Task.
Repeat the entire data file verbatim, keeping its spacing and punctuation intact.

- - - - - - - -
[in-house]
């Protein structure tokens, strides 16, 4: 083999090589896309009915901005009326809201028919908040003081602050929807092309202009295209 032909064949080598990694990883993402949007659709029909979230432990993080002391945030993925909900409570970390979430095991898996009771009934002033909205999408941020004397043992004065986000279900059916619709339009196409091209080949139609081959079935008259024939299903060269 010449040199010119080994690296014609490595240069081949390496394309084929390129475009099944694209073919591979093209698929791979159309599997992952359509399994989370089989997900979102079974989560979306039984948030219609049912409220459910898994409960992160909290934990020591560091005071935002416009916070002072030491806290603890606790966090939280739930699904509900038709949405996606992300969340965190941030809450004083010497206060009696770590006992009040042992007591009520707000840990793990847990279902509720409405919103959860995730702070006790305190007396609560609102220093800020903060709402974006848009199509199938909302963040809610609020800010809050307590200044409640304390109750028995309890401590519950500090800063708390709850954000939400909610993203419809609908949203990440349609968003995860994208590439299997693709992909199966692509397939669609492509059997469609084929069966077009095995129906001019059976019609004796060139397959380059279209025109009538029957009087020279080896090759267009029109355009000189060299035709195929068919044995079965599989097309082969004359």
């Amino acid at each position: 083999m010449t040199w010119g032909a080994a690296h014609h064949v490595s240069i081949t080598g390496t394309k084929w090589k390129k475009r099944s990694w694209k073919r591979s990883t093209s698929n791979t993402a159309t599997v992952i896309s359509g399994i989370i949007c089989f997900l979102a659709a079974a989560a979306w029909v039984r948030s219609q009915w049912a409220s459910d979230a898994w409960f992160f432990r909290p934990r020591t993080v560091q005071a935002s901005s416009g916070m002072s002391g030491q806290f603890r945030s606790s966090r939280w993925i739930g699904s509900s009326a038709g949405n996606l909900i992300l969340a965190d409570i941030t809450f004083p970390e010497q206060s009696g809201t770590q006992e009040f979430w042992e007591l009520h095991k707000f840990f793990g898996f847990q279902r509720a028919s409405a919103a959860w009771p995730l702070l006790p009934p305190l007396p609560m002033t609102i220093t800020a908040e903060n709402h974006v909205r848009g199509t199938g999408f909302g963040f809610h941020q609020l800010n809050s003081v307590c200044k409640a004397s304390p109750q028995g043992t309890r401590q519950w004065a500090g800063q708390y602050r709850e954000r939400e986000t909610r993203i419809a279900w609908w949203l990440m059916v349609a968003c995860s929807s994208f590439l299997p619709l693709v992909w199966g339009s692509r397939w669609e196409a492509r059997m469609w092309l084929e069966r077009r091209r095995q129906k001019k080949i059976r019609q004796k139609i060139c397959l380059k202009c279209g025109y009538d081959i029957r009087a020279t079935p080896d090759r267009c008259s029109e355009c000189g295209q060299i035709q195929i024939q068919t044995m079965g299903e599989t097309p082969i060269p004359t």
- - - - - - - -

[in-house]
């Protein structure tokens, strides 16, 4: 083999090589896309009915901005009326809201028919908040003081602050929807092309202009295209 032909064949080598990694990883993402949007659709029909979230432990993080002391945030993925909900409570970390979430095991898996009771009934002033909205999408941020004397043992004065986000279900059916619709339009196409091209080949139609081959079935008259024939299903060269 010449040199010119080994690296014609490595240069081949390496394309084929390129475009099944694209073919591979093209698929791979159309599997992952359509399994989370089989997900979102079974989560979306039984948030219609049912409220459910898994409960992160909290934990020591560091005071935002416009916070002072030491806290603890606790966090939280739930699904509900038709949405996606992300969340965190941030809450004083010497206060009696770590006992009040042992007591009520707000840990793990847990279902509720409405919103959860995730702070006790305190007396609560609102220093800020903060709402974006848009199509199938909302963040809610609020800010809050307590200044409640304390109750028995309890401590519950500090800063708390709850954000939400909610993203419809609908949203990440349609968003995860994208590439299997693709992909199966692509397939669609492509059997469609084929069966077009095995129906001019059976019609004796060139397959380059279209025109009538029957009087020279080896090759267009029109355009000189060299035709195929068919044995079965599989097309082969004359």
């Amino acid at each position: 083999m010449t040199w010119g032909a080994a690296h014609h064949v490595s240069i081949t080598g390496t394309k084929w090589k390129k475009r099944s990694w694209k073919r591979s990883t093209s698929n791979t993402a159309t599997v992952i896309s359509g399994i989370i949007c089989f997900l979102a659709a079974a989560a979306w029909v039984r948030s219609q009915w049912a409220s459910d979230a898994w409960f992160f432990r909290p934990r020591t993080v560091q005071a935002s901005s416009g916070m002072s002391g030491q806290f603890r945030s606790s966090r939280w993925i739930g699904s509900s009326a038709g949405n996606l909900i992300l969340a965190d409570i941030t809450f004083p970390e010497q206060s009696g809201t770590q006992e009040f979430w042992e007591l009520h095991k707000f840990f793990g898996f847990q279902r509720a028919s409405a919103a959860w009771p995730l702070l006790p009934p305190l007396p609560m002033t609102i220093t800020a908040e903060n709402h974006v909205r848009g199509t199938g999408f909302g963040f809610h941020q609020l800010n809050s003081v307590c200044k409640a004397s304390p109750q028995g043992t309890r401590q519950w004065a500090g800063q708390y602050r709850e954000r939400e986000t909610r993203i419809a279900w609908w949203l990440m059916v349609a968003c995860s929807s994208f590439l299997p619709l693709v992909w199966g339009s692509r397939w669609e196409a492509r059997m469609w092309l084929e069966r077009r091209r095995q129906k001019k080949i059976r019609q004796k139609i060139c397959l380059k202009c279209g025109y009538d081959i029957r009087a020279t079935p080896d090759r267009c008259s029109e355009c000189g295209q060299i035709q195929i024939q068919t044995m079965g299903e599989t097309p082969i060269p004359t």